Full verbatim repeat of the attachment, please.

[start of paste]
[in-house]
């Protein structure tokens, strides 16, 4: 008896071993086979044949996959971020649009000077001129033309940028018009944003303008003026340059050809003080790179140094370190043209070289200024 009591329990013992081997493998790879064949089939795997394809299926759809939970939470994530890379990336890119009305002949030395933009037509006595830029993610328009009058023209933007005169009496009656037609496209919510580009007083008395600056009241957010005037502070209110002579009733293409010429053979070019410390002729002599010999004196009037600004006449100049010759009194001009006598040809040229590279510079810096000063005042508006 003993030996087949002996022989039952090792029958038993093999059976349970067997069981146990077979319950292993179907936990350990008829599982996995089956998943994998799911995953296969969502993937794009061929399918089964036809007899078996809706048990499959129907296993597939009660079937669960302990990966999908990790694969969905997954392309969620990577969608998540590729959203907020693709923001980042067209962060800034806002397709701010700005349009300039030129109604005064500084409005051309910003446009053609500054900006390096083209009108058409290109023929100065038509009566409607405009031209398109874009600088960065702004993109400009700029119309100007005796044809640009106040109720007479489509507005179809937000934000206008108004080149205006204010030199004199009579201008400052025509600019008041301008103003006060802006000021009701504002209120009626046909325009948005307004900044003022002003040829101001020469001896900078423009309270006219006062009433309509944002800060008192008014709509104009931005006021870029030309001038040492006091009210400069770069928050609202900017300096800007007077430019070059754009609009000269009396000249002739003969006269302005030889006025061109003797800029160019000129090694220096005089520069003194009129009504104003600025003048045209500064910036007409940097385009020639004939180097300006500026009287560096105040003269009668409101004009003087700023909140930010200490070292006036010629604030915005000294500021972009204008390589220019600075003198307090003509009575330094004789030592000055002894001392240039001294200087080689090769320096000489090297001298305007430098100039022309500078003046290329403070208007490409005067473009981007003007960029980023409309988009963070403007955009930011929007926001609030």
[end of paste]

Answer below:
[in-house]
């Protein structure tokens, strides 16, 4: 008896071993086979044949996959971020649009000077001129033309940028018009944003303008003026340059050809003080790179140094370190043209070289200024 009591329990013992081997493998790879064949089939795997394809299926759809939970939470994530890379990336890119009305002949030395933009037509006595830029993610328009009058023209933007005169009496009656037609496209919510580009007083008395600056009241957010005037502070209110002579009733293409010429053979070019410390002729002599010999004196009037600004006449100049010759009194001009006598040809040229590279510079810096000063005042508006 003993030996087949002996022989039952090792029958038993093999059976349970067997069981146990077979319950292993179907936990350990008829599982996995089956998943994998799911995953296969969502993937794009061929399918089964036809007899078996809706048990499959129907296993597939009660079937669960302990990966999908990790694969969905997954392309969620990577969608998540590729959203907020693709923001980042067209962060800034806002397709701010700005349009300039030129109604005064500084409005051309910003446009053609500054900006390096083209009108058409290109023929100065038509009566409607405009031209398109874009600088960065702004993109400009700029119309100007005796044809640009106040109720007479489509507005179809937000934000206008108004080149205006204010030199004199009579201008400052025509600019008041301008103003006060802006000021009701504002209120009626046909325009948005307004900044003022002003040829101001020469001896900078423009309270006219006062009433309509944002800060008192008014709509104009931005006021870029030309001038040492006091009210400069770069928050609202900017300096800007007077430019070059754009609009000269009396000249002739003969006269302005030889006025061109003797800029160019000129090694220096005089520069003194009129009504104003600025003048045209500064910036007409940097385009020639004939180097300006500026009287560096105040003269009668409101004009003087700023909140930010200490070292006036010629604030915005000294500021972009204008390589220019600075003198307090003509009575330094004789030592000055002894001392240039001294200087080689090769320096000489090297001298305007430098100039022309500078003046290329403070208007490409005067473009981007003007960029980023409309988009963070403007955009930011929007926001609030």